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Volume 580, Issue 16 p. 4000-4004
Short communication
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Wolfram syndrome-associated mutations lead to instability and proteasomal degradation of wolframin

Sabine Hofmann

Corresponding Author

Sabine Hofmann

Institute of Diabetes Research, Academic Hospital Munich-Schwabing, Koelner Platz 1, D-80804 Munich, Germany

Corresponding author. Fax: +49 89 3081733.Search for more papers by this author
Matthias F. Bauer

Matthias F. Bauer

Institute of Diabetes Research, Academic Hospital Munich-Schwabing, Koelner Platz 1, D-80804 Munich, Germany

Institute of Clinical Chemistry, Molecular Diagnostics and Mitochondrial Genetics, Academic Hospital Munich-Schwabing, Koelner Platz 1, 80804 Munich, Germany

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First published: 22 June 2006
Citations: 25


Wolfram syndrome is caused by mutations in WFS1 encoding wolframin, a polytopic membrane protein of the endoplasmic reticulum. Here, we investigated the molecular pathomechanisms of four missense and two truncating mutations in WFS1. Expression in COS-7 cells as well as direct analysis of patient cells revealed that WFS1 mutations lead to drastically reduced steady-state levels of wolframin. All mutations resulted in highly unstable proteins which were delivered to proteasomal degradation. No wolframin aggregates were found in patient cells suggesting that Wolfram syndrome is not a disease of protein aggregation. Rather, WFS1 mutations cause loss-of-function by cellular depletion of wolframin.

1 Introduction

Wolfram syndrome is a rare autosomal-recessive disorder defined by the association of early-onset diabetes mellitus and optic atrophy. Additional neurological and endocrinological manifestations may be present [1]. The disease phenotype is caused by mutations in WFS1 on 4p16 [2, 3] encoding the 100 kDa protein wolframin. Secondary structure analysis predicted wolframin as a multispanning membrane protein with nine transmembrane segments [3]. Wolframin is a resident component of the endoplasmic reticulum (ER) [4] with an Ncyt/Clum orientation in the ER membrane [5]. Recent studies suggested an involvement in the regulation of ER stress [6-8].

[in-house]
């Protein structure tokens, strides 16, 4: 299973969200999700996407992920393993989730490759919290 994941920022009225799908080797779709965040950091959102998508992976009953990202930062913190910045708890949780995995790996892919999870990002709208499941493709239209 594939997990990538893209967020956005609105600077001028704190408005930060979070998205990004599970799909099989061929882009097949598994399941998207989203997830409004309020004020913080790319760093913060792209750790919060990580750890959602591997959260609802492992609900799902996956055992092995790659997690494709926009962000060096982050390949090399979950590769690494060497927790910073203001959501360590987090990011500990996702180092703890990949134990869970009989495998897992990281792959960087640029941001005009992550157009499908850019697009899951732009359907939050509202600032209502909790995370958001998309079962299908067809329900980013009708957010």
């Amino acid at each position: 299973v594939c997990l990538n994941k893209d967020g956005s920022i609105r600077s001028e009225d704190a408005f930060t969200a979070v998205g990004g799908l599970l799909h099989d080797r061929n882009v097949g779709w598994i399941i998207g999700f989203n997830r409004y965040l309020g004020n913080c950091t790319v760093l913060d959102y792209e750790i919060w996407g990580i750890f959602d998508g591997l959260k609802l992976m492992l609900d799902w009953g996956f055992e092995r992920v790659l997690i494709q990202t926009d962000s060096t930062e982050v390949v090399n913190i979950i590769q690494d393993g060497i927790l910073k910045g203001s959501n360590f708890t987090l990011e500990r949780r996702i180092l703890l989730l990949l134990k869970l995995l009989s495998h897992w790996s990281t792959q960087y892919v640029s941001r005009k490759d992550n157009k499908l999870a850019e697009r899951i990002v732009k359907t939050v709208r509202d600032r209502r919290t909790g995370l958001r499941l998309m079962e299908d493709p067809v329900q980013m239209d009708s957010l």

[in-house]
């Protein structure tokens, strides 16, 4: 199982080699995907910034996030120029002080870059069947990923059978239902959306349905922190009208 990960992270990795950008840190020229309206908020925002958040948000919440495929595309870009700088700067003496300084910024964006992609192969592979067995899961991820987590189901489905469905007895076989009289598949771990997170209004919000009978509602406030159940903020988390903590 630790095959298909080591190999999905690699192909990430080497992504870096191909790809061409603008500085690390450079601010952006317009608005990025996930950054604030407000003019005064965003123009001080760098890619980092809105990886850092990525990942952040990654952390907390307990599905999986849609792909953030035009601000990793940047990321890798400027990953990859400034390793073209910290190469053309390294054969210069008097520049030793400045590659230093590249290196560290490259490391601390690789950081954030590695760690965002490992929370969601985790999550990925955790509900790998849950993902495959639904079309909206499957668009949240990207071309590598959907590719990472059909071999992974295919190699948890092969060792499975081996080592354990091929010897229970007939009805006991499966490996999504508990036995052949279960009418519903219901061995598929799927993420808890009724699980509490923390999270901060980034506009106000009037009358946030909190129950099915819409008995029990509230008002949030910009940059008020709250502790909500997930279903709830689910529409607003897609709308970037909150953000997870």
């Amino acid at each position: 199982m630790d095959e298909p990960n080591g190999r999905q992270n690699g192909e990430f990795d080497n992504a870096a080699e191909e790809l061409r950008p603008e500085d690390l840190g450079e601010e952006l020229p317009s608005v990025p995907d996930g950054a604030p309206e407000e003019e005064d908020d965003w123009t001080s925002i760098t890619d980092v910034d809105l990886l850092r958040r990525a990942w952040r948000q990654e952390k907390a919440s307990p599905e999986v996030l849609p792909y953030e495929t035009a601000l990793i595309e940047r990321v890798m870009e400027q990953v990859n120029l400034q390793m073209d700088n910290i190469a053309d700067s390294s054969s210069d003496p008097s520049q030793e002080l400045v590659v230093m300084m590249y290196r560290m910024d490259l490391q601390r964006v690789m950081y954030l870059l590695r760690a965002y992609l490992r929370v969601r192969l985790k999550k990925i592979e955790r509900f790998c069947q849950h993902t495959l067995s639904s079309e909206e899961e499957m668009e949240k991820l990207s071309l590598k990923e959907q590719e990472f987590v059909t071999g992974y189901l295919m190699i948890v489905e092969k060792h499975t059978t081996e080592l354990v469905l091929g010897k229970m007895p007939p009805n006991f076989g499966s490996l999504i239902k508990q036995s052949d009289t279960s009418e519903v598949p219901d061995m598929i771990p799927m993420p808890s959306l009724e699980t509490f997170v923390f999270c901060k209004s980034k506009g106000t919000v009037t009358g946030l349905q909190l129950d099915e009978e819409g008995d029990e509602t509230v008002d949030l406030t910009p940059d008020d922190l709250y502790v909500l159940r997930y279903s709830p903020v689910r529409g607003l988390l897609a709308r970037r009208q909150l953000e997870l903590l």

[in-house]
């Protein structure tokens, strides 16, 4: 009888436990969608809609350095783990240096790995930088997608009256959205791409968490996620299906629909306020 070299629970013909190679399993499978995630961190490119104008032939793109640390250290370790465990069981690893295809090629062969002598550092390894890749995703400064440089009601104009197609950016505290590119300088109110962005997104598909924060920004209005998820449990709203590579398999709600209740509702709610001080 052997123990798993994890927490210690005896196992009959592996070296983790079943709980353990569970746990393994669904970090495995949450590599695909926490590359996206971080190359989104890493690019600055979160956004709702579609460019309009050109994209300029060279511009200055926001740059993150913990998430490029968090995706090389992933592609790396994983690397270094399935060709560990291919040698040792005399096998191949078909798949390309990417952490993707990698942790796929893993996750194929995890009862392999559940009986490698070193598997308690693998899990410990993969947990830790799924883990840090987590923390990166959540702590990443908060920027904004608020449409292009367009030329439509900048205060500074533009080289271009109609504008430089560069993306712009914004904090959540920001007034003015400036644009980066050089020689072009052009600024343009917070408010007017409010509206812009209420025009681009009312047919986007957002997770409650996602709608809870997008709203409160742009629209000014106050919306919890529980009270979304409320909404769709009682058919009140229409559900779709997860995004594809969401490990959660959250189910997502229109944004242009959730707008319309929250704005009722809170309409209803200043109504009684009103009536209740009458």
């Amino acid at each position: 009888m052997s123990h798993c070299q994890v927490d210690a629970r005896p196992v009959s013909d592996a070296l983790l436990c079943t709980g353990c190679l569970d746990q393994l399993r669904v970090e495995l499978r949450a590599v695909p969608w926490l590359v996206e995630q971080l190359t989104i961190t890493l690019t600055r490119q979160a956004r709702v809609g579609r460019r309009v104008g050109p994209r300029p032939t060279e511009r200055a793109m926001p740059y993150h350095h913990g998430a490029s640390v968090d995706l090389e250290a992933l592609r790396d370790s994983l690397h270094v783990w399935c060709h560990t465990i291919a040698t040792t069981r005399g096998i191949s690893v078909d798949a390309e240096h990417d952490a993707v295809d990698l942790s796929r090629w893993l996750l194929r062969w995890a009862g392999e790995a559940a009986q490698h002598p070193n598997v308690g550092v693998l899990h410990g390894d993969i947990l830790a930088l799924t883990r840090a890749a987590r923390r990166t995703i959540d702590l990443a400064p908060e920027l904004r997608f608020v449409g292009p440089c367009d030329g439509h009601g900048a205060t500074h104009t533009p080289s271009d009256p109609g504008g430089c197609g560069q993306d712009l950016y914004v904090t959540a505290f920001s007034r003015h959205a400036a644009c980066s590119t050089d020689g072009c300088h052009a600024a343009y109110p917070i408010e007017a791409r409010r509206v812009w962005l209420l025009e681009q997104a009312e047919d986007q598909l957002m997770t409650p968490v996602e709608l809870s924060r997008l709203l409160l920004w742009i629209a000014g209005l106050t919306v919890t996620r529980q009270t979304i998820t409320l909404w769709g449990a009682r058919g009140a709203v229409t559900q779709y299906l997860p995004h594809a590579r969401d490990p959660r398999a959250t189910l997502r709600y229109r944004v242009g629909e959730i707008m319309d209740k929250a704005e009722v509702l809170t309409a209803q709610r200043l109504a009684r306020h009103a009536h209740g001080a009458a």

To date, a wide spectrum of different mutations in WFS1 is known to cause Wolfram syndrome [9]. Most of them represent inactivating mutations implying that they cause a loss-of-function phenotype. Consistently, our previous study and that of others showed lack of wolframin in fibroblasts derived from patients with genotypes W371X/R629W, fs343X396/fs343X396 [5] or G695V/W648X [7]. However, there is no current concept about how wolframin is inactivated. We proposed that instability of WFS1 transcripts is associated with truncating mutations W371X and F343fsX396, whereas mutation R629W causes instability of wolframin protein. Fonseca and co-authors [7] suggested that missense mutations G695V and P724L cause inactivation by formation of wolframin aggregates. Here, we investigated the effects of six different missense mutations and truncating mutations on the expression level, stability, degradation and the intracellular fate of wolframin. We show that all these WFS1 mutations result in unstable proteins. Proteasomal degradation but not formation of aggregates contributes to cellular depletion of wolframin.

2 Materials and methods

2.1 Generation of WFS1 constructs

Wolframin mutants were generated by the megaprimer mutagenesis protocol. A mutated megaprimer was amplified using an outside wild-type (WT) primer (forward or reverse) and a middle mutagenic primer (forward or reverse). This megaprimer was used in a second round of PCR together with the appropriate outside primer. Mutants F883X and P885L were generated by a single PCR step. Human WFS1 in pIRES2 [5] was used as template for PCR. Primers were: WT-F, 5′-atggactccaacactgctccg-3′; WT-R, 5′-tcaggccgccgacaggaatc-3′; P504L-R, 5′-catagagcaggcacaggacgctg-3′; R629W-F, 5′-ctgacgtggagctccatgg-3′; W700X-R, 5′-gaagcggccggtctacgtg-3′; P724L-F, 5′-catcaacatgctcctgttcttcatc-3′; F883X-R, 5′-tcagaaaaagaagtcgaagcc-3′; P885L-R, 5′-tcaggccgccgacaggaataggaagaa-3′. A high fidelity Taq polymerase (Roche) was used for all PCR amplifications. WFS1 fragments were ligated into pIRES2 (Clontech) and sequenced using an automated ABI310 sequencer.